Researchers clarify that the often devastating diagnosis of OCD is not a result of the thoughts, but the actions that follow or result from the thought.

by Nick Nauert, PhD, Psych Central

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NIH-funded Study Shows Disrupted Cell Layering Process in the Developing Brain

The architecture of the autistic brain is speckled with patches of abnormal neurons, according to research partially funded by the National Institute of Mental Health (NIMH), part of the National Institutes of Health. Published in the New England Journal of Medicine on March 27, 2014, this study suggests that brain irregularities in children with autism can be traced back to prenatal development.

“While autism is generally considered a developmental brain disorder, research has not identified a consistent or causative lesion,” said Thomas R. Insel, M.D., director of NIMH. “If this new report of disorganized architecture in the brains of some children with autism is replicated, we can presume this reflects a process occurring long before birth. This reinforces the importance of early identification and intervention.”

–National Institute of Mental Health

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Therapists’ Apps Aim To Help With Mental Health Issues

Games like Flappy Bird and Candy Crush have helped many of us de-stress during long waits at the doctor’s office and crowded Metro rides. But what if an app could actually help with mental health?

….”What this game is doing is trying to train your attention toward the positive,” says Tracy Dennis, a professor of psychology at Hunter and the lead researcher behind the game. It’s modeled after a cognitive treatment for anxiety called attention-bias modification training, Dennis tells Shots. The idea is that if people can learn to ignore threatening stimuli and focus on the good, they’ll feel less anxious in stressful situations.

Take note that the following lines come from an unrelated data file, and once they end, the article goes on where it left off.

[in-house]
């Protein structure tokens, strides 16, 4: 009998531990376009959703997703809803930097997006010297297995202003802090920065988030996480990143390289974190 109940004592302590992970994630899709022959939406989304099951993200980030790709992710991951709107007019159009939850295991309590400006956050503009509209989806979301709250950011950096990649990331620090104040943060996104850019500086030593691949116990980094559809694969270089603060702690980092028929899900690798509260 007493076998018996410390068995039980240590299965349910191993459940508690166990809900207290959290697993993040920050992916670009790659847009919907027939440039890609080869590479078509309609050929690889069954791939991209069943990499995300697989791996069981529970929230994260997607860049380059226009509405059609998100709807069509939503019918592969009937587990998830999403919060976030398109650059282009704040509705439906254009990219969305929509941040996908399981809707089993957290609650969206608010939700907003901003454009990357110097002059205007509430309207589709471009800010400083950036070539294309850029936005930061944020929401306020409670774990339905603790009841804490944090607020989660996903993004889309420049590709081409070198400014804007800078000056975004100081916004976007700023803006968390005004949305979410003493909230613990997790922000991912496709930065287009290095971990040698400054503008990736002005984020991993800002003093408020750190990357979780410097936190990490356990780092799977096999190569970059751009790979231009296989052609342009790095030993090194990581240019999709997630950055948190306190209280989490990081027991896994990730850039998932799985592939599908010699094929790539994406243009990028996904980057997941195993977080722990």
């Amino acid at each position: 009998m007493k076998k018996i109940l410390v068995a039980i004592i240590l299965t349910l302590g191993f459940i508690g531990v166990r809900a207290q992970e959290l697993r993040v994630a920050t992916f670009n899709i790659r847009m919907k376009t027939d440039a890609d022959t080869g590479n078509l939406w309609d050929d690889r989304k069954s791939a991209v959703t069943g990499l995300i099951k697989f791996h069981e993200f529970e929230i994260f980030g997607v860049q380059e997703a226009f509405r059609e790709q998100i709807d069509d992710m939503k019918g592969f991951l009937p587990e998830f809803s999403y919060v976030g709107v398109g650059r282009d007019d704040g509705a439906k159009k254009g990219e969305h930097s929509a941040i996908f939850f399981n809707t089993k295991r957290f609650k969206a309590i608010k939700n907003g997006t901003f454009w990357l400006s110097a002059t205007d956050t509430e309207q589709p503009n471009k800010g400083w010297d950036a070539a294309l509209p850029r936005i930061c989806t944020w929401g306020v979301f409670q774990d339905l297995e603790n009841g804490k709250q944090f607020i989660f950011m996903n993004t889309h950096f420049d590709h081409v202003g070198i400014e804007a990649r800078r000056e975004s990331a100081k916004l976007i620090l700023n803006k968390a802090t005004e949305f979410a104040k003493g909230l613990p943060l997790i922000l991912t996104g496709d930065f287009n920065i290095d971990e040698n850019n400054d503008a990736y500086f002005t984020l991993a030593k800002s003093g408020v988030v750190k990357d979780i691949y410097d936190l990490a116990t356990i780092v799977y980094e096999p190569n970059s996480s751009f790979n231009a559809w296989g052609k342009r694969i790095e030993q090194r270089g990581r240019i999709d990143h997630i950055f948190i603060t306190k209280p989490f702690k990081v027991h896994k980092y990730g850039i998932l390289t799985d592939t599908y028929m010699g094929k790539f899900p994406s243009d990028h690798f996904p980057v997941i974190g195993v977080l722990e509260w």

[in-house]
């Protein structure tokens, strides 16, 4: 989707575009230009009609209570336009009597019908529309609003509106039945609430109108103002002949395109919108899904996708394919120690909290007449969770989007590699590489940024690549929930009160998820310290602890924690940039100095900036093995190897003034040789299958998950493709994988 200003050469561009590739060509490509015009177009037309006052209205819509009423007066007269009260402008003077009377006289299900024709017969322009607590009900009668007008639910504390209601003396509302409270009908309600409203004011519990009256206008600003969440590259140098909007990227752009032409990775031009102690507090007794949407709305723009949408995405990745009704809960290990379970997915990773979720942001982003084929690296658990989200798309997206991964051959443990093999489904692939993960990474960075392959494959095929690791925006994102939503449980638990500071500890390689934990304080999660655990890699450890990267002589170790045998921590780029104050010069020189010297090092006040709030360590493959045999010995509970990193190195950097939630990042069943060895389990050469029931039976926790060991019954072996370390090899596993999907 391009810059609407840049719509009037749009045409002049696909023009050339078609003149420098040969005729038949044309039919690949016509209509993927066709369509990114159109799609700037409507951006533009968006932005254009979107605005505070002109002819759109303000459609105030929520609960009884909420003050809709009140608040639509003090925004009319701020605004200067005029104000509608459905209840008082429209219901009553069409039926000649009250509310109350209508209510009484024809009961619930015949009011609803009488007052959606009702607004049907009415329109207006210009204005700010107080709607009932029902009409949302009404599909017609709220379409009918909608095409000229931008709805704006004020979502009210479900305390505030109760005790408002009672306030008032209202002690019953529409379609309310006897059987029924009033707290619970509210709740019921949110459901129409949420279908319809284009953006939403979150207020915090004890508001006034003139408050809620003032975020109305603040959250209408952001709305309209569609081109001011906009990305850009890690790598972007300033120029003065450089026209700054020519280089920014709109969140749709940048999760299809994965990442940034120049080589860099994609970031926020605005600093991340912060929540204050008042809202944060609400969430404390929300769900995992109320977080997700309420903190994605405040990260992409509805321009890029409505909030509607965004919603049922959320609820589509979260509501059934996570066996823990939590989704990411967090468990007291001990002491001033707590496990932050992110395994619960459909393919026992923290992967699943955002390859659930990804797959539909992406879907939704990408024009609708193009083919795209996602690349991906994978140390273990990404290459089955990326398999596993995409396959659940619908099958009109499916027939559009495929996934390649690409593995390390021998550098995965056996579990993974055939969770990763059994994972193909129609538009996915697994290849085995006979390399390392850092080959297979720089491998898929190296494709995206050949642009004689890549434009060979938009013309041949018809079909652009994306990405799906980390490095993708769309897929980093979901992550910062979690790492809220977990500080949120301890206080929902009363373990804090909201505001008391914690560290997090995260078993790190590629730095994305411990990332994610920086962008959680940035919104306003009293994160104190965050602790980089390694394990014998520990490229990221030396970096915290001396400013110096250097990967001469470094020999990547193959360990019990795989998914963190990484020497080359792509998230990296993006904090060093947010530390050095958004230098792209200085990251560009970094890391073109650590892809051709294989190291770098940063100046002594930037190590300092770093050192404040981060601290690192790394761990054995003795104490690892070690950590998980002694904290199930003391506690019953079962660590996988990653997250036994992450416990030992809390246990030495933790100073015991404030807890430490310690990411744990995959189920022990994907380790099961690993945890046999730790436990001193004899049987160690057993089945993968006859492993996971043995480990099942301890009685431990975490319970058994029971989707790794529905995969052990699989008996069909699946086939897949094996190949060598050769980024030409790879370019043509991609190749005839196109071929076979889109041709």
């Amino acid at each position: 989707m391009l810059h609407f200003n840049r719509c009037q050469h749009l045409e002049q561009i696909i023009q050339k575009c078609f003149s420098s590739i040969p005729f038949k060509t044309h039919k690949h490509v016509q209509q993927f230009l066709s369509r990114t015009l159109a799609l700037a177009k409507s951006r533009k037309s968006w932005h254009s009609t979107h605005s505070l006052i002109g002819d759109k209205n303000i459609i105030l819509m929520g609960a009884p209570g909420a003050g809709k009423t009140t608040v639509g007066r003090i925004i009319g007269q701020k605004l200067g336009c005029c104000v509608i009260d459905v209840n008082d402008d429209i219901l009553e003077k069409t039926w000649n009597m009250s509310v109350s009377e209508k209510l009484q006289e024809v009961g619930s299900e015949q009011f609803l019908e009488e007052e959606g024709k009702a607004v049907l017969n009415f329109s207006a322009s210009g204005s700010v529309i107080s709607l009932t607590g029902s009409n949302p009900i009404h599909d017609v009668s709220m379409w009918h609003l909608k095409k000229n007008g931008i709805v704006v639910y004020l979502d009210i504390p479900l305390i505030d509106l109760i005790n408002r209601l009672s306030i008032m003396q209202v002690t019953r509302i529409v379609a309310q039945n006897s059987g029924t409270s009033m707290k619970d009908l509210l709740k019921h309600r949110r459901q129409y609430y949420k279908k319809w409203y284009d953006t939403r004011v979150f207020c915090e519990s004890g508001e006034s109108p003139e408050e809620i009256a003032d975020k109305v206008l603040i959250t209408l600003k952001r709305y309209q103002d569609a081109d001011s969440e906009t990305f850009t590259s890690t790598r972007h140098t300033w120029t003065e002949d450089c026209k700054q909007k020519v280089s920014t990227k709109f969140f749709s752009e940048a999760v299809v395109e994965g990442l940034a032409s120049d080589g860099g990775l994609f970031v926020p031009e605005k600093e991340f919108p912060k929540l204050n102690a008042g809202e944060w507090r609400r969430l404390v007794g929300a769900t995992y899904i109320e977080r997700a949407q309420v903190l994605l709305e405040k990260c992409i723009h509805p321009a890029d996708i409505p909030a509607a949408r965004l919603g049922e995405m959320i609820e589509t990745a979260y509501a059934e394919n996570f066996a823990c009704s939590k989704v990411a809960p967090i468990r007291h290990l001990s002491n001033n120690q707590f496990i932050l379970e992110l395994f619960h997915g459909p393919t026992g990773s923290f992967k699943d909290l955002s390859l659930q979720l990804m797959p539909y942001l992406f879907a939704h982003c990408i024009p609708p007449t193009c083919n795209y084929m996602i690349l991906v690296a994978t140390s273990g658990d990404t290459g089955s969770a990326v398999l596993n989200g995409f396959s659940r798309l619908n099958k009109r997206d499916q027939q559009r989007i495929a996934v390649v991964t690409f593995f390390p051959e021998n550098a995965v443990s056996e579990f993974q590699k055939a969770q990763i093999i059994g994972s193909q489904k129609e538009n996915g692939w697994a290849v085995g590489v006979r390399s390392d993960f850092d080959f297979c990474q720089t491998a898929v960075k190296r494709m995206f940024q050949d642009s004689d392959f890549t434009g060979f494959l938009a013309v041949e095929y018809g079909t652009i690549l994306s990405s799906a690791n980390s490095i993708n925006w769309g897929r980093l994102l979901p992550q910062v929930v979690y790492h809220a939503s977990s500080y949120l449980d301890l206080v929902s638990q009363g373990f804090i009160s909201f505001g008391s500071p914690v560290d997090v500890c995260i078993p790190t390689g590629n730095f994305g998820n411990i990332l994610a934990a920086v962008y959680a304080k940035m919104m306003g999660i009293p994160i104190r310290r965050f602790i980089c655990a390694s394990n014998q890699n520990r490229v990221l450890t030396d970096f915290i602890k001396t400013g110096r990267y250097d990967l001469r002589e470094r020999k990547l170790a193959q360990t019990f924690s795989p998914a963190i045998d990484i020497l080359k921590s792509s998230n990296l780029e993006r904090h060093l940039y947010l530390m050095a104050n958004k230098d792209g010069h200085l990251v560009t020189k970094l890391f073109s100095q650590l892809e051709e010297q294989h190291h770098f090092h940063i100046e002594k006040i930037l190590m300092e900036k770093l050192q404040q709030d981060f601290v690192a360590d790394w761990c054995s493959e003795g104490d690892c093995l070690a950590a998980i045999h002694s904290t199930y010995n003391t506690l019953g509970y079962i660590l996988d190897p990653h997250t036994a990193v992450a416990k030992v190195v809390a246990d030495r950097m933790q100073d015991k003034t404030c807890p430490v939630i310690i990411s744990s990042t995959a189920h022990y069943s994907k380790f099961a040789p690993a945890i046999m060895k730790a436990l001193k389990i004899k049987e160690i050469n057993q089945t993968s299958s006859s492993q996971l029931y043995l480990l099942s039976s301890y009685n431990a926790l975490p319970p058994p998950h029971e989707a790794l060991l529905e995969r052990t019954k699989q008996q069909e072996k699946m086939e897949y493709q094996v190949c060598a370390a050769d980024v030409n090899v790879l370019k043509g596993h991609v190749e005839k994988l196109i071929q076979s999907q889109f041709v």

by Maanvi Singh, NPR

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African Americans Less Likely to Receive Follow-Up Care After Psychiatric Admission, Study Finds

Poor integration of follow-up treatment into the continuum of psychiatric care leaves many individuals, particularly blacks, with poor-quality treatment.

….Rates of follow-up were generally low, particularly rates of adequate treatment, which were on average less than 26%. Outpatient treatment prior to inpatient care was a strong predictor of follow-up. After adjustment for need and socioeconomic status, the analyses showed that blacks were less likely than whites to receive any treatment or begin adequate follow-up within 30 days of discharge.

–Psychiatric News Alert

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SARDAA Executive, Linda Stalters, Will be Interviewed on Small Business Today Internet Radio April 16th 4 – 5 PM Central Time

Access radio live (or listen to archive afterwards): www.mjwjtalkradio.com

Call-in with questions and comments: 281-809-4856 or 800-970-8716

 

Growing Evidence That A Party Drug Can Help Severe Depression

Teens call it “Special K,” a club drug that produces hallucinatory, out-of-body effects. But evidence is mounting that it’s also a fast-acting treatment for patients with severe depression.

The latest study shows that ketamine, an FDA-approved anesthetic, can act in a matter of days for some people who don’t respond to traditional antidepressants. Those drugs don’t work for 40 percent of patients.

by Linda Poon, NPR

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Shooting Unfairly Links Violence With Mental Illness — Again

With the Army’s disclosure that Army Spc. Ivan Lopez was being evaluated for post-traumatic stress disorder before he went on a shooting rampage Wednesday, there were once again questions about whether the Army could have prevented the violence at Fort Hood.

Experts in mental health say (even as more facts about Lopez emerge) that it’s highly unlikely the violence could have been predicted. Just raising that question, psychologists and psychiatrists say, shows how much Americans misunderstand the link between mental illness and violence.

One national survey in 2006 found that most Americans — 60 percent — believed people with schizophrenia were likely to be violent. But the vast majority of people with psychiatric disorders are not violent. In fact, another study found they are far more likely to be the victims of violence, and that 1 in 4 experience violence every year.

by Joseph Shapiro, NPR